It would be good to have some easy to follow guidance for how to get a question reopened that is on hold or closed. What I would find useful as a user with a couple of months experience of contributing to the site are some fictitious example questions that illustrate:

  • typical reasons why a question is put on hold or closed; and
  • suggestions as to how the shortcomings could be addressed.

I couldn't find any help in this recent blog post as to what I should do to make my on hold question better. What I did was edit my question to make it more specific and although I got a few reopen votes (and, ironically, one downvote), my question hasn't been reopened. I feel like I've wasted my time and don't feel particularly motivated to try to edit any future questions I have that are on hold (especially as I got some decent answers in the comments to my original question and I feel my edits have made the question a worse fit for those good answers).

In summary, I'm not asking for a reference guide or a better FAQ. What I am asking for is some examples of good practice that I can use as a model to improve my use of the site.

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    Do you have a link to the particular question. If you follow the "on hold" message into the help center, you will ultimately get to stackoverflow.com/help/reopen-questions. Is that not sufficient? – Bart Jul 1 '13 at 9:41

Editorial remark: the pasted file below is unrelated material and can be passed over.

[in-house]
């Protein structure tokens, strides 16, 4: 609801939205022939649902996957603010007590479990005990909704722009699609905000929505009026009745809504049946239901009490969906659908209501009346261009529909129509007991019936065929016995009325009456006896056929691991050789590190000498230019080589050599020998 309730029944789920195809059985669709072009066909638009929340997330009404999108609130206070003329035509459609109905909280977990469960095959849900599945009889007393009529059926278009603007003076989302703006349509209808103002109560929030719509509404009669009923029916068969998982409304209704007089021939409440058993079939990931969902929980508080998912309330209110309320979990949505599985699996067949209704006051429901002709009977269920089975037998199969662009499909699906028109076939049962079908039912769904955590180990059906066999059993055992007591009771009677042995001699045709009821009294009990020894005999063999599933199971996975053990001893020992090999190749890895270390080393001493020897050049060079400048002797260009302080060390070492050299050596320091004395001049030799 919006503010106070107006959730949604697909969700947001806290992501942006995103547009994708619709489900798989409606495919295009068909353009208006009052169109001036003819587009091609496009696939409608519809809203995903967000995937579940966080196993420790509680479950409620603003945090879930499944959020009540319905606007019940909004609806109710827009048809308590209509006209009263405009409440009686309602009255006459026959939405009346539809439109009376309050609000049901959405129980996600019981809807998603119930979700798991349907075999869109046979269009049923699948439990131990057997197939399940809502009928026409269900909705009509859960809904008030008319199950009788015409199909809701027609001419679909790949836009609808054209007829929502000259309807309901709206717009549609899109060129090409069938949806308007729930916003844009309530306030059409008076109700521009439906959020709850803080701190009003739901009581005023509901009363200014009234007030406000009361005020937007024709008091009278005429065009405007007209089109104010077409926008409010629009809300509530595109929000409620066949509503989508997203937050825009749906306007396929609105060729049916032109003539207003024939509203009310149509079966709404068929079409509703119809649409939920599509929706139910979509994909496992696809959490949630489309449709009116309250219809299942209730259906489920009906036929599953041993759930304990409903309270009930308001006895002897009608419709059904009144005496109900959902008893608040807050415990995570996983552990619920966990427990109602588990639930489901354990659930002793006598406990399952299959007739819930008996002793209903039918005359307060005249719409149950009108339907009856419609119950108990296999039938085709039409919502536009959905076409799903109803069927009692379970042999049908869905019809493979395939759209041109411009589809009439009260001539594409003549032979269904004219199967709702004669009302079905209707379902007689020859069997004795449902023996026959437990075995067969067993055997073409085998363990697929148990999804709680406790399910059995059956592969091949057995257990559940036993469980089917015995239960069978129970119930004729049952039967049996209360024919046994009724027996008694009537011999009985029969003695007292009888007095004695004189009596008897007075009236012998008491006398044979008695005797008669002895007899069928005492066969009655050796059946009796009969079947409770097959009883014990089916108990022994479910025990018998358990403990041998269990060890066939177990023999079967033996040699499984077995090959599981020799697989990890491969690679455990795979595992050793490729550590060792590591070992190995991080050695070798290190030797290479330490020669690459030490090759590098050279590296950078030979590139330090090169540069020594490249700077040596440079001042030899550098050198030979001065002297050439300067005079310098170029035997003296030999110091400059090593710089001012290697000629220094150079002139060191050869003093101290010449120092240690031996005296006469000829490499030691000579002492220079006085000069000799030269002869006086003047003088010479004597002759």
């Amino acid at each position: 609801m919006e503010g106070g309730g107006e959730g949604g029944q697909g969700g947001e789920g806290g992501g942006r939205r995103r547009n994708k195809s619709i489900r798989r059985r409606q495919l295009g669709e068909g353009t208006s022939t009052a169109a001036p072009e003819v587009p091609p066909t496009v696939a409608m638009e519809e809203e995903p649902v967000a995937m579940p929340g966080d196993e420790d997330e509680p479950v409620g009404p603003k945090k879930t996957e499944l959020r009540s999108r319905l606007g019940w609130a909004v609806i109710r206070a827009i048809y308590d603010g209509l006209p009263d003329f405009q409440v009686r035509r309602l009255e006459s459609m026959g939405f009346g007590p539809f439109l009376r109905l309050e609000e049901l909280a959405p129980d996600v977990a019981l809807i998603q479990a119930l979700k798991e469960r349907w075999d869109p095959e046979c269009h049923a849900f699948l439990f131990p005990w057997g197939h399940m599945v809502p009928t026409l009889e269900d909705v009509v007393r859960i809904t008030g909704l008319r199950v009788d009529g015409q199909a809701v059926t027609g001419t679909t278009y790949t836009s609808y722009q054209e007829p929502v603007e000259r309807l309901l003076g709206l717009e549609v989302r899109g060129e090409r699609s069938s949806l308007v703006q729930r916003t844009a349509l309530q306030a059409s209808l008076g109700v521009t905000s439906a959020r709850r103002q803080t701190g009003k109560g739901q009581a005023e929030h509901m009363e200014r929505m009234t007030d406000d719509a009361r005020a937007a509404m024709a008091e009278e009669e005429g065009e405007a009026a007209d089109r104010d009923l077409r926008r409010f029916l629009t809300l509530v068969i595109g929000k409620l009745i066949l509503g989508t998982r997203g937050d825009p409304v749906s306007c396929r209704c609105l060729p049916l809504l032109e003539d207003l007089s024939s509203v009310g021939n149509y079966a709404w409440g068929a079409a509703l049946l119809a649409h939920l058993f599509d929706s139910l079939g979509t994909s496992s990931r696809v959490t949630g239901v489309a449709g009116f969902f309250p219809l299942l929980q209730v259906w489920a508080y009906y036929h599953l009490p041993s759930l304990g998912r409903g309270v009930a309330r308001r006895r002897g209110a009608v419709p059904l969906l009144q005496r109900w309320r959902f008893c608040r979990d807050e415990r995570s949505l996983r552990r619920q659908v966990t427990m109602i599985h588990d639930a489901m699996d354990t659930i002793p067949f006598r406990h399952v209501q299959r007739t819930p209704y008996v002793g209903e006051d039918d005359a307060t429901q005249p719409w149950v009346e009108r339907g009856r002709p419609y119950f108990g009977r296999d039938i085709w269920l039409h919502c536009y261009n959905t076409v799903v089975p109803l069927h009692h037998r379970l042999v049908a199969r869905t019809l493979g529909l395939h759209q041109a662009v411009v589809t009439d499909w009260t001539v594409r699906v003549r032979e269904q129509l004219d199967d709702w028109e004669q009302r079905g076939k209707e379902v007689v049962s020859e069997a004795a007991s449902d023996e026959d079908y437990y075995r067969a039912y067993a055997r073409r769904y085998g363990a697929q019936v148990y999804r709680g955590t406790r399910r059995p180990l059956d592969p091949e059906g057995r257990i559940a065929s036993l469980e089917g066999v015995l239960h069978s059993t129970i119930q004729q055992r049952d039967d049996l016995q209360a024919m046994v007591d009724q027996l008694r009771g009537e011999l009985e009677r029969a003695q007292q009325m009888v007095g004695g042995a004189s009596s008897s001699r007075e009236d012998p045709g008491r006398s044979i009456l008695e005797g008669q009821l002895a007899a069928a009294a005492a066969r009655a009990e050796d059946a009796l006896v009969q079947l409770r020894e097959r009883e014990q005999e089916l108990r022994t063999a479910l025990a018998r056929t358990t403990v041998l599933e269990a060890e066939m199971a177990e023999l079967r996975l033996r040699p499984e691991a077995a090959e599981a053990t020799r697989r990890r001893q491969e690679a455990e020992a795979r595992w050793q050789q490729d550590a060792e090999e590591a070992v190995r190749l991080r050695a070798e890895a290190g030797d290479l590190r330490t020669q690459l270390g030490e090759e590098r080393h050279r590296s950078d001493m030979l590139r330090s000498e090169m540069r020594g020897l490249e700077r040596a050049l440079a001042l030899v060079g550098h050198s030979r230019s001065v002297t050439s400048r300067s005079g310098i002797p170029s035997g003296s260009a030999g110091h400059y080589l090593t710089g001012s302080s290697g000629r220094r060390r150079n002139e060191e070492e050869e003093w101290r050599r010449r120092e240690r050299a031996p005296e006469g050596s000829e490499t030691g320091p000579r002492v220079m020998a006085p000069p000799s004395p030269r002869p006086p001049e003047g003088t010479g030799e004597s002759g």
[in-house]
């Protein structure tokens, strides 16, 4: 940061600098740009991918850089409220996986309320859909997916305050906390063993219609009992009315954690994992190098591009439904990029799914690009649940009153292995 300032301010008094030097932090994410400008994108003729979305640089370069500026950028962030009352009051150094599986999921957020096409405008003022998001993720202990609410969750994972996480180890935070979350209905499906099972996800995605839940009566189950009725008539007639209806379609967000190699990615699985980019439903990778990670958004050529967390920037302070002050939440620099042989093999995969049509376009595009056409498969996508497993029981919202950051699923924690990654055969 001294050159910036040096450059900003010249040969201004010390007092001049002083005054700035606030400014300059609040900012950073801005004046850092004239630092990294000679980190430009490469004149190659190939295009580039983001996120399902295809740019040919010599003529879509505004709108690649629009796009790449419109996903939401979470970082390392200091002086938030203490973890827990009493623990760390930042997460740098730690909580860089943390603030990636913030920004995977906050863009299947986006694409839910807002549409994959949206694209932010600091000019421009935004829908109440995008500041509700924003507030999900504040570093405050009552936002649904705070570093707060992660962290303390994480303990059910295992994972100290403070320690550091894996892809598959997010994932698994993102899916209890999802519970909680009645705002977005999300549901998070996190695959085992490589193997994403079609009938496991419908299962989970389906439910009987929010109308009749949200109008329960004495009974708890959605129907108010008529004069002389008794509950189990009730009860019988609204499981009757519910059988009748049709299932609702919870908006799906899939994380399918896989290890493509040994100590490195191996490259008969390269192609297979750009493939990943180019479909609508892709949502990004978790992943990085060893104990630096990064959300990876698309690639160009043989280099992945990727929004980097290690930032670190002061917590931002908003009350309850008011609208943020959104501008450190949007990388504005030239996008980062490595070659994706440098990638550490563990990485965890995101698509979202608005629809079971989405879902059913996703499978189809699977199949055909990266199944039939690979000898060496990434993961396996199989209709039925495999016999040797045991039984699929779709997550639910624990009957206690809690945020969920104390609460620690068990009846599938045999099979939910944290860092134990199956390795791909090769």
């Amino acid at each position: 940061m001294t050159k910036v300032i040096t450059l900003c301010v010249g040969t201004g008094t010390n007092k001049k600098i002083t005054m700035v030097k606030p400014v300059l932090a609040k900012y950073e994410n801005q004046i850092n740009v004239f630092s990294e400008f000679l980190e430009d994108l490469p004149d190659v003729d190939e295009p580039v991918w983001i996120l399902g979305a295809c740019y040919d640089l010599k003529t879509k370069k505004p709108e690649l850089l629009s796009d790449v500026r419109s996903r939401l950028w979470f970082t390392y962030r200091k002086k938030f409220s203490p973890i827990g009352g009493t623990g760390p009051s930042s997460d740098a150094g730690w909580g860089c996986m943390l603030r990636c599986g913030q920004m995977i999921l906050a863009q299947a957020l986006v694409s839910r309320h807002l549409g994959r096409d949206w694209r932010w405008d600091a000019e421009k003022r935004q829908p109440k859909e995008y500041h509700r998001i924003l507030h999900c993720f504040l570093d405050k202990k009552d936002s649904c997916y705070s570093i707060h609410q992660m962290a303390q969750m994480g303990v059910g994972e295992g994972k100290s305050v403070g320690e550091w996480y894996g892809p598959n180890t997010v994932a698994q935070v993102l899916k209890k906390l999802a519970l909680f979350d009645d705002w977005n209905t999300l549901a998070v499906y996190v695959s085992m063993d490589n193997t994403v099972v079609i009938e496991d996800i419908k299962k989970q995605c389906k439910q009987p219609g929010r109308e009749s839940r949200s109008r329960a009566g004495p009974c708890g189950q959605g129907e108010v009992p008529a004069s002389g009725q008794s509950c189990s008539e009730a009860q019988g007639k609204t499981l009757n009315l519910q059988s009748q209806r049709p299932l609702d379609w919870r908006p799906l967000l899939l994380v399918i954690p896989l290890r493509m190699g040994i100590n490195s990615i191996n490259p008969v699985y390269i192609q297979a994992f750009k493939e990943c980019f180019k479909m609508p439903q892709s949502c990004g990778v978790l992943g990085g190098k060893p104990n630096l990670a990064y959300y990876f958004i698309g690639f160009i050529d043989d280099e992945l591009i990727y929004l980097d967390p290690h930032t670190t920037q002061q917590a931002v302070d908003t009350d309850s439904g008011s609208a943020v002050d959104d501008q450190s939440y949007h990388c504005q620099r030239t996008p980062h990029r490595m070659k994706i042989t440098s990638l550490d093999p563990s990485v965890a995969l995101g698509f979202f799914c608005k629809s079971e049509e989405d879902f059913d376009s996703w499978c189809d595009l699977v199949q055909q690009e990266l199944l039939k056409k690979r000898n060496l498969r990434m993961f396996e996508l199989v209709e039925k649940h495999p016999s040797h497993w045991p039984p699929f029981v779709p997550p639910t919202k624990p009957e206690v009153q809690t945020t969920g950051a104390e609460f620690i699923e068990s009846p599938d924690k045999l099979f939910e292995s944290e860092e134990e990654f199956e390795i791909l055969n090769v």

• @Bart Thanks, the question is here. I looked at your link but that page was primarily about what to do if you disagreed with the question being put on hold. I respect the community decision to put my question on hold, and would like suggestions as to how to make my question better. As a software developer I find "use case" style material easier to understand than "specs", so that's why I'm asking for examples. – TooTone Jul 1 '13 at 10:16
  • you're not going to be able to "improve" that question the way you could one that was missing detail or was asking too broad a question. It's just the kind of philosophical, opinion seeking, no provably correct answer, open-ended question that isn't a good fit for SO. If you already knew part of the answer, you could ask "what is the workaround or substitute in Python for [R feature]? but the list of differences is just never going to be a stackoverflow question, even before the "extra butter" of "that are important to someone doing X kind of work" – Kate Gregory Jul 4 '13 at 22:07
  • @KateGregory Point taken, but I still find as an SO user with ~2 months experience that it's rather unclear how I might go about improving questions. I've seen this on other people's questions that have been put on hold too. And fair play if I just got my question plain wrong, but seeing some examples of what kinds of things can be improved might still have helped me avoid wasting time on a lost cause! – TooTone Jul 4 '13 at 22:15
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    @KateGregory Also, I've come across questions which do seem to be open-ended and seeking opinions. (The one I remember, because I enjoyed it, is "What is the worst gotcha in C# or .NET?", but I'm pretty sure there are others). The point I'm trying to make is that it's actually quite hard to tell what's an acceptable question and what isn't, whether a closed question can be saved, etc. Or at least, I find it hard to tell! And that stops me making my questions better and helping to make the site better. – TooTone Jul 4 '13 at 22:27

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